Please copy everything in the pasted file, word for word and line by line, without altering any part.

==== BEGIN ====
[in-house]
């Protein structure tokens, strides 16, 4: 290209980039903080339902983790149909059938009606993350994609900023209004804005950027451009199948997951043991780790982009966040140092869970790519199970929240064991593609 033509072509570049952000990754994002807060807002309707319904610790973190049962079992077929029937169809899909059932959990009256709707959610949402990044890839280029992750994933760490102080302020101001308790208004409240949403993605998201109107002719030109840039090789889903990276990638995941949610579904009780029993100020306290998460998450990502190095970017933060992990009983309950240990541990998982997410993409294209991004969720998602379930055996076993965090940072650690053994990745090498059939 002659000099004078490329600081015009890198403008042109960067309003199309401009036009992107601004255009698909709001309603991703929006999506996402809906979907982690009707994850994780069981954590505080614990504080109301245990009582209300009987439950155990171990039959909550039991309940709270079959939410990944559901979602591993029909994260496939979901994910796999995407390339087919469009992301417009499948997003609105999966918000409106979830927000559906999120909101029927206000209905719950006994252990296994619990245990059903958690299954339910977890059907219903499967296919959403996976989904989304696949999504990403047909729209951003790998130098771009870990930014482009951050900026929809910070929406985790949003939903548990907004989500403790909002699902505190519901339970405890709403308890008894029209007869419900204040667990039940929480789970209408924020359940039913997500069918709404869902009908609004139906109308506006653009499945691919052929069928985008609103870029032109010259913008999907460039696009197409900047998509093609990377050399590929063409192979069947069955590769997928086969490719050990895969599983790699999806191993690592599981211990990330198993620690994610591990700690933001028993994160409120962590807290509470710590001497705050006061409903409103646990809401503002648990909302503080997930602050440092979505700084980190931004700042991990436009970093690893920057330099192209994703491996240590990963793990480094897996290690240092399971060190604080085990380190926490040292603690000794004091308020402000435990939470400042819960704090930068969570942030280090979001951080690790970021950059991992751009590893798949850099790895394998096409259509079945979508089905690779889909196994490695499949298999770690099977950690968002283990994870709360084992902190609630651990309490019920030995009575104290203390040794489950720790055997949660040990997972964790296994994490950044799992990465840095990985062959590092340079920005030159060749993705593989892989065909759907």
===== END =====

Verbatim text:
[in-house]
């Protein structure tokens, strides 16, 4: 290209980039903080339902983790149909059938009606993350994609900023209004804005950027451009199948997951043991780790982009966040140092869970790519199970929240064991593609 033509072509570049952000990754994002807060807002309707319904610790973190049962079992077929029937169809899909059932959990009256709707959610949402990044890839280029992750994933760490102080302020101001308790208004409240949403993605998201109107002719030109840039090789889903990276990638995941949610579904009780029993100020306290998460998450990502190095970017933060992990009983309950240990541990998982997410993409294209991004969720998602379930055996076993965090940072650690053994990745090498059939 002659000099004078490329600081015009890198403008042109960067309003199309401009036009992107601004255009698909709001309603991703929006999506996402809906979907982690009707994850994780069981954590505080614990504080109301245990009582209300009987439950155990171990039959909550039991309940709270079959939410990944559901979602591993029909994260496939979901994910796999995407390339087919469009992301417009499948997003609105999966918000409106979830927000559906999120909101029927206000209905719950006994252990296994619990245990059903958690299954339910977890059907219903499967296919959403996976989904989304696949999504990403047909729209951003790998130098771009870990930014482009951050900026929809910070929406985790949003939903548990907004989500403790909002699902505190519901339970405890709403308890008894029209007869419900204040667990039940929480789970209408924020359940039913997500069918709404869902009908609004139906109308506006653009499945691919052929069928985008609103870029032109010259913008999907460039696009197409900047998509093609990377050399590929063409192979069947069955590769997928086969490719050990895969599983790699999806191993690592599981211990990330198993620690994610591990700690933001028993994160409120962590807290509470710590001497705050006061409903409103646990809401503002648990909302503080997930602050440092979505700084980190931004700042991990436009970093690893920057330099192209994703491996240590990963793990480094897996290690240092399971060190604080085990380190926490040292603690000794004091308020402000435990939470400042819960704090930068969570942030280090979001951080690790970021950059991992751009590893798949850099790895394998096409259509079945979508089905690779889909196994490695499949298999770690099977950690968002283990994870709360084992902190609630651990309490019920030995009575104290203390040794489950720790055997949660040990997972964790296994994490950044799992990465840095990985062959590092340079920005030159060749993705593989892989065909759907």